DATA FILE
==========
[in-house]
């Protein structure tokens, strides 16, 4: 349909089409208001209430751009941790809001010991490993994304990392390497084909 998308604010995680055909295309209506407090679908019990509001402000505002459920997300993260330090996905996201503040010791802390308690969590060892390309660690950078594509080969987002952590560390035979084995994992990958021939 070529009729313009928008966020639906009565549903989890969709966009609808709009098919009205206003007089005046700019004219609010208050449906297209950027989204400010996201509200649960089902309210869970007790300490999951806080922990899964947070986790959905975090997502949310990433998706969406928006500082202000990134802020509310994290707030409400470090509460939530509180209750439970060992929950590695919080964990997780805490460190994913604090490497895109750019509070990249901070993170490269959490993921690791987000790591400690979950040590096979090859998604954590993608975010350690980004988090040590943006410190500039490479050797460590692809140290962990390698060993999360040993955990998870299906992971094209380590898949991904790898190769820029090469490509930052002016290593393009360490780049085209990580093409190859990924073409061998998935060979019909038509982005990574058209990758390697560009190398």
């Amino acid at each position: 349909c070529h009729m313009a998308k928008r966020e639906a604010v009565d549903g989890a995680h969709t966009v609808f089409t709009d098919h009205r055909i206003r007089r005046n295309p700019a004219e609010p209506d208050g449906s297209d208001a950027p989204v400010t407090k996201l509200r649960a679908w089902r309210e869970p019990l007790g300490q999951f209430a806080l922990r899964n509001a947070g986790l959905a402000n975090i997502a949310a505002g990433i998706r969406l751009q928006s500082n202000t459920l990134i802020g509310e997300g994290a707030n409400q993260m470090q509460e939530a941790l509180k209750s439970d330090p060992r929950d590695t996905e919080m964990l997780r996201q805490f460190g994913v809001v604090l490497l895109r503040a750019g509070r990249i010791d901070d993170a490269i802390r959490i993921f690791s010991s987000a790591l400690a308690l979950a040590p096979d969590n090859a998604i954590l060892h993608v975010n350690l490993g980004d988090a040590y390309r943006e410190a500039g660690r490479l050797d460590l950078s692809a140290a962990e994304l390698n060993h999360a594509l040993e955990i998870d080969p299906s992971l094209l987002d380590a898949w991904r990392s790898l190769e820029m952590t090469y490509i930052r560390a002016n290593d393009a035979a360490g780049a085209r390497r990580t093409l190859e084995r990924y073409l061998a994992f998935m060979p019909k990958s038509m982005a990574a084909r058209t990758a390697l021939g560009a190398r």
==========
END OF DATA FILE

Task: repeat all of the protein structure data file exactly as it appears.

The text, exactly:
[in-house]
């Protein structure tokens, strides 16, 4: 349909089409208001209430751009941790809001010991490993994304990392390497084909 998308604010995680055909295309209506407090679908019990509001402000505002459920997300993260330090996905996201503040010791802390308690969590060892390309660690950078594509080969987002952590560390035979084995994992990958021939 070529009729313009928008966020639906009565549903989890969709966009609808709009098919009205206003007089005046700019004219609010208050449906297209950027989204400010996201509200649960089902309210869970007790300490999951806080922990899964947070986790959905975090997502949310990433998706969406928006500082202000990134802020509310994290707030409400470090509460939530509180209750439970060992929950590695919080964990997780805490460190994913604090490497895109750019509070990249901070993170490269959490993921690791987000790591400690979950040590096979090859998604954590993608975010350690980004988090040590943006410190500039490479050797460590692809140290962990390698060993999360040993955990998870299906992971094209380590898949991904790898190769820029090469490509930052002016290593393009360490780049085209990580093409190859990924073409061998998935060979019909038509982005990574058209990758390697560009190398």
């Amino acid at each position: 349909c070529h009729m313009a998308k928008r966020e639906a604010v009565d549903g989890a995680h969709t966009v609808f089409t709009d098919h009205r055909i206003r007089r005046n295309p700019a004219e609010p209506d208050g449906s297209d208001a950027p989204v400010t407090k996201l509200r649960a679908w089902r309210e869970p019990l007790g300490q999951f209430a806080l922990r899964n509001a947070g986790l959905a402000n975090i997502a949310a505002g990433i998706r969406l751009q928006s500082n202000t459920l990134i802020g509310e997300g994290a707030n409400q993260m470090q509460e939530a941790l509180k209750s439970d330090p060992r929950d590695t996905e919080m964990l997780r996201q805490f460190g994913v809001v604090l490497l895109r503040a750019g509070r990249i010791d901070d993170a490269i802390r959490i993921f690791s010991s987000a790591l400690a308690l979950a040590p096979d969590n090859a998604i954590l060892h993608v975010n350690l490993g980004d988090a040590y390309r943006e410190a500039g660690r490479l050797d460590l950078s692809a140290a962990e994304l390698n060993h999360a594509l040993e955990i998870d080969p299906s992971l094209l987002d380590a898949w991904r990392s790898l190769e820029m952590t090469y490509i930052r560390a002016n290593d393009a035979a360490g780049a085209r390497r990580t093409l190859e084995r990924y073409l061998a994992f998935m060979p019909k990958s038509m982005a990574a084909r058209t990758a390697l021939g560009a190398r």